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Sunday morning re-installation of Bonneville Upstream.

My friend Jed arrives with his handy trailer. This will make 21 fish he has helped me install.
Jed backed his twisty little trailer all the way inside the shop, all in one smooth line from the street. Impressive! The upright 2×4 is his steering guide.
I levitate the triple group of trout while Jed backs the trailer underneath.
Trout settle down, making ready for the next group.
Safety Comes When Man says, “Attach the hoist before freeing the sculpture.”
My neighbor, Chris, drops in to lend a hand. The three of us removed the trout months ago after their auto/ichthyes incident, and we will also put them back in.
Lashing down frisky fish for a ride through Sugarhouse.
We’ll be moving upstream about a mile, and trout need to move upstream to breath. This should wake them up from their long dormancy in the studio.
The Bean Whole fish transport; fueled by Jed’s craft-roasted coffee.

The rest of the morning was up at the intersection of 2100 S 1300 E, with the long turn lane still closed for street construction. This gave us a nice safe space to park and work from. The City’s public art coordinator, Kat Nix, brought hardhats and safety jackets for the guys, and pitched in with the work. The director of Salt Lake City’s Arts Council, Felicia Baca, also stopped in, joking around at how I used to be her boss back when I ran Global Artways for the City. After Jed and I had dug out the holes and installed the paired group into concrete footings, Chris made a quick trip up to help us lift the triple group into position and slurry in the concrete. Everything went swimmingly, and the trout are happily in the current again.

On-site at the intersection in the closed left turn lane. The spot just in front of the oncoming car is where they will go.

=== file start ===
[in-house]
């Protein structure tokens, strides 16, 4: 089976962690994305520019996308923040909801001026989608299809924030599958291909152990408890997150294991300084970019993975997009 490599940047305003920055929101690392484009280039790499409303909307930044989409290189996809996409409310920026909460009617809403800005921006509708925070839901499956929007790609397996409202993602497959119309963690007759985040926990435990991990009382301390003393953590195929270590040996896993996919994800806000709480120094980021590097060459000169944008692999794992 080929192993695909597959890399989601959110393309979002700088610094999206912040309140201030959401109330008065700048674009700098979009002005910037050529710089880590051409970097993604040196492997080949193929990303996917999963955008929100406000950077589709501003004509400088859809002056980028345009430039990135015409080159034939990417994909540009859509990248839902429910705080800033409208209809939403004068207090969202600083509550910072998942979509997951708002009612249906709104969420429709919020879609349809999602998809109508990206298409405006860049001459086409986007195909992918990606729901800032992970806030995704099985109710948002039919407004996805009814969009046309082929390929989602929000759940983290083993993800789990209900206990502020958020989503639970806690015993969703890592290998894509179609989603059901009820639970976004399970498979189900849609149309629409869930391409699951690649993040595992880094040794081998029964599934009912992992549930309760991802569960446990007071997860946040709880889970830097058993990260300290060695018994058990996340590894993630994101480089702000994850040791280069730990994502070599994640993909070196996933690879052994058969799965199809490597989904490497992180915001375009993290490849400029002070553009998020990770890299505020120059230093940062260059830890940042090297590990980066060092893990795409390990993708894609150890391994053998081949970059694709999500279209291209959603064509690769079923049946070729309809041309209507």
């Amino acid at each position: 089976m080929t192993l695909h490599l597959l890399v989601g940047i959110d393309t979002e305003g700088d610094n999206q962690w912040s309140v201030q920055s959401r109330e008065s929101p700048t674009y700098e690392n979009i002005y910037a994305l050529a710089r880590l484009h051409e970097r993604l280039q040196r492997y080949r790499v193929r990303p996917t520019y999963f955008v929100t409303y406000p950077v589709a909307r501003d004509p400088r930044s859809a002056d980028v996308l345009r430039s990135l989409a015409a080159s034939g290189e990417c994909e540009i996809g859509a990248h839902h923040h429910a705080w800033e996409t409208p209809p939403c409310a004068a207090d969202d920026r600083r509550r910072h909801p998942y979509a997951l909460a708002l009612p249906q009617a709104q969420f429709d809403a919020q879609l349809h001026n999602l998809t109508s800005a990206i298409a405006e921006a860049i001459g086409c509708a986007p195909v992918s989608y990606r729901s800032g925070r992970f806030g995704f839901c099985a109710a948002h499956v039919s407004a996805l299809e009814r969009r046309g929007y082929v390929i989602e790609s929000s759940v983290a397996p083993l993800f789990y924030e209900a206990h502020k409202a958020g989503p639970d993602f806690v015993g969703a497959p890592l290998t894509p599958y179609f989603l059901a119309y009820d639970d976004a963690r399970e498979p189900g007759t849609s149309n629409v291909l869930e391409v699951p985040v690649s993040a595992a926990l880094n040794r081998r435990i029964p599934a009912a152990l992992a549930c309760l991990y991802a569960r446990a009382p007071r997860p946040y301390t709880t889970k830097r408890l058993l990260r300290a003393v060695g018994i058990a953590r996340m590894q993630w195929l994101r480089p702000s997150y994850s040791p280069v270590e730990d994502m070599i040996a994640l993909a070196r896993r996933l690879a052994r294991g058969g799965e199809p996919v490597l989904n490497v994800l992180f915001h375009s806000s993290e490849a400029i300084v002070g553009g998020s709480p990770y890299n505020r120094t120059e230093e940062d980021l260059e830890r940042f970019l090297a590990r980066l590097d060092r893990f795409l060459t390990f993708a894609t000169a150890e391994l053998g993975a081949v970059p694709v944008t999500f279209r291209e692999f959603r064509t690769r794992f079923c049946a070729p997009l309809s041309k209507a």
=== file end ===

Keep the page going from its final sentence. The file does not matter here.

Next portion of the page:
We have loosed the fish from their tie-downs, and they are ready to leap into place.
Kat keeps on eye on them while I get the fish food.
Professional fish wranglers, like Lion Tamers of yesteryear, know the essential function of a bristling manly mustache when confronting The Wild.
The pair-group jumps right into place and gets their treats.
The triple group jumps next, sassing for treats.
Jed and I stand about while the concrete cures.
They are excited to be back out in public again, among the rushing cars.
Once the concrete sets, we spread the soil and ground cover so everything looks tidy.
Another good day of fishing.

Yesterday the pair received stainless poles, today the triple got theirs.

Today I levitated the pole into position with my mind. Why didn’t I think of that sooner?
Triple with double poles. Welding took a bit more knowhow today; filling gaps between the sculpture and the pole by building up wide platforms with fat bead on the sculpture, then switching style for a strong connection to the stainless- all with the same too skinny rod, and always in an awkward crouch that makes running the foot pedal tricky.

This morning’s email had a message from the City; the shattered poles have been removed from the sculpture site and re-installation is game-on. Time to get the Trout on their new poles!

The shop becomes a fishbowl again. Time for the fish to sprout legs- stainless steel poles.
The clamps and rulers and sticks are how I establish Level & Vertical when the trout are suspended upright. Here they are suspended on their sides, with the stainless steel pipe aligned to the base of the stream hoops. I thread the pipe through ladders to establish Horizontal & Parallel from the upright measure of Level & Vertical.
Then the poles are welded in place. A bit more than half way around.
I welded the new pole to the original pole, after getting them to seat together. The force of the accident is apparent here, as the the old pipe is crushed up into the steambed form.
Almost flipped over enough to weld the underside of the pipe. The hoist was blocking the rotation, so down it came and the webbing was refit, then it lifted clear.
The pair is finished up and tied off to the float beam and its support leg, making space for the bigger group.
This rowdy bunch.
Rolled onto the side after establishing Vertical & Horizontal.
The force of the accident really pushed the bronze around. This is as close as it could come back, as the positioning of the trout are what hold the group together. The portion of pipe to the left will be cut at an angle to butt up the adjoining pipe in alignment with Horizontal & Parallel. Tomorrow.
The pair is cleaned and waxed.

All welds, road rash & dings, car paint & rubber bumper transfer have been turned back to fish skin and stream stones with grasses.

After adding in new patina at welds and dings, the sculpture is left to warm in the sun. Once toasty, I paint on a layer of clear wax, let it cool, and buff it off. Then warm it in the sun again. This view shows the rear fin’s weld to the hoop, and the front fin’s weld to a stream stone.
Another view of the front fin connected to a stream stone. A tan stone behind the fin is making it a bit visually confusing.